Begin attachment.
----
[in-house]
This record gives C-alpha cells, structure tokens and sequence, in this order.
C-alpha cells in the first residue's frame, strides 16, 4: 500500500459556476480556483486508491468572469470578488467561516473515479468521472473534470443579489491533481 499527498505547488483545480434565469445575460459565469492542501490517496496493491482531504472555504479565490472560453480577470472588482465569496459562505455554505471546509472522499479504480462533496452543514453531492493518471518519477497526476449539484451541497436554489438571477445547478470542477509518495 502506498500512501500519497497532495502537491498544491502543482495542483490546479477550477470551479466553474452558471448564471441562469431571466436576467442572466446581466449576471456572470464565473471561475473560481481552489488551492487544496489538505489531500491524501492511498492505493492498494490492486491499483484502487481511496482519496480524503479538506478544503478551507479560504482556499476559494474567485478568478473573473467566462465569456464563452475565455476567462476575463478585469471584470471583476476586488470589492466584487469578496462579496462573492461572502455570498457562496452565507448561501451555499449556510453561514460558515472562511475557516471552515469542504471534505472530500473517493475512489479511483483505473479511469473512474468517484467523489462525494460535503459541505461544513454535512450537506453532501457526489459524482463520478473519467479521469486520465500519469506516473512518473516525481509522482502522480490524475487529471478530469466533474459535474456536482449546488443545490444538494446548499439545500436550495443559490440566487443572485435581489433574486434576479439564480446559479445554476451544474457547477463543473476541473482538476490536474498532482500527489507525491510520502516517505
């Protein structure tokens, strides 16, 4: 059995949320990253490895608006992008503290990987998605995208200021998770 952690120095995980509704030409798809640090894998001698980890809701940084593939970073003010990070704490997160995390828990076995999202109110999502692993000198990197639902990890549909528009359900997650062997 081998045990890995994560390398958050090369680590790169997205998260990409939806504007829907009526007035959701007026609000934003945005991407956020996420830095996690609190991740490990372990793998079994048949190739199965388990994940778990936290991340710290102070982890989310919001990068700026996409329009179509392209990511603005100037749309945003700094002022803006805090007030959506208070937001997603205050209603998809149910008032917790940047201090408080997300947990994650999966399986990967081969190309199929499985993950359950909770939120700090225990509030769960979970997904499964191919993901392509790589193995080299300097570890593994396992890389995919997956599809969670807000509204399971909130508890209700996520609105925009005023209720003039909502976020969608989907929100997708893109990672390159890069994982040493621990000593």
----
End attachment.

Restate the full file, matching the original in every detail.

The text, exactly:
[in-house]
This record gives C-alpha cells, structure tokens and sequence, in this order.
C-alpha cells in the first residue's frame, strides 16, 4: 500500500459556476480556483486508491468572469470578488467561516473515479468521472473534470443579489491533481 499527498505547488483545480434565469445575460459565469492542501490517496496493491482531504472555504479565490472560453480577470472588482465569496459562505455554505471546509472522499479504480462533496452543514453531492493518471518519477497526476449539484451541497436554489438571477445547478470542477509518495 502506498500512501500519497497532495502537491498544491502543482495542483490546479477550477470551479466553474452558471448564471441562469431571466436576467442572466446581466449576471456572470464565473471561475473560481481552489488551492487544496489538505489531500491524501492511498492505493492498494490492486491499483484502487481511496482519496480524503479538506478544503478551507479560504482556499476559494474567485478568478473573473467566462465569456464563452475565455476567462476575463478585469471584470471583476476586488470589492466584487469578496462579496462573492461572502455570498457562496452565507448561501451555499449556510453561514460558515472562511475557516471552515469542504471534505472530500473517493475512489479511483483505473479511469473512474468517484467523489462525494460535503459541505461544513454535512450537506453532501457526489459524482463520478473519467479521469486520465500519469506516473512518473516525481509522482502522480490524475487529471478530469466533474459535474456536482449546488443545490444538494446548499439545500436550495443559490440566487443572485435581489433574486434576479439564480446559479445554476451544474457547477463543473476541473482538476490536474498532482500527489507525491510520502516517505
């Protein structure tokens, strides 16, 4: 059995949320990253490895608006992008503290990987998605995208200021998770 952690120095995980509704030409798809640090894998001698980890809701940084593939970073003010990070704490997160995390828990076995999202109110999502692993000198990197639902990890549909528009359900997650062997 081998045990890995994560390398958050090369680590790169997205998260990409939806504007829907009526007035959701007026609000934003945005991407956020996420830095996690609190991740490990372990793998079994048949190739199965388990994940778990936290991340710290102070982890989310919001990068700026996409329009179509392209990511603005100037749309945003700094002022803006805090007030959506208070937001997603205050209603998809149910008032917790940047201090408080997300947990994650999966399986990967081969190309199929499985993950359950909770939120700090225990509030769960979970997904499964191919993901392509790589193995080299300097570890593994396992890389995919997956599809969670807000509204399971909130508890209700996520609105925009005023209720003039909502976020969608989907929100997708893109990672390159890069994982040493621990000593």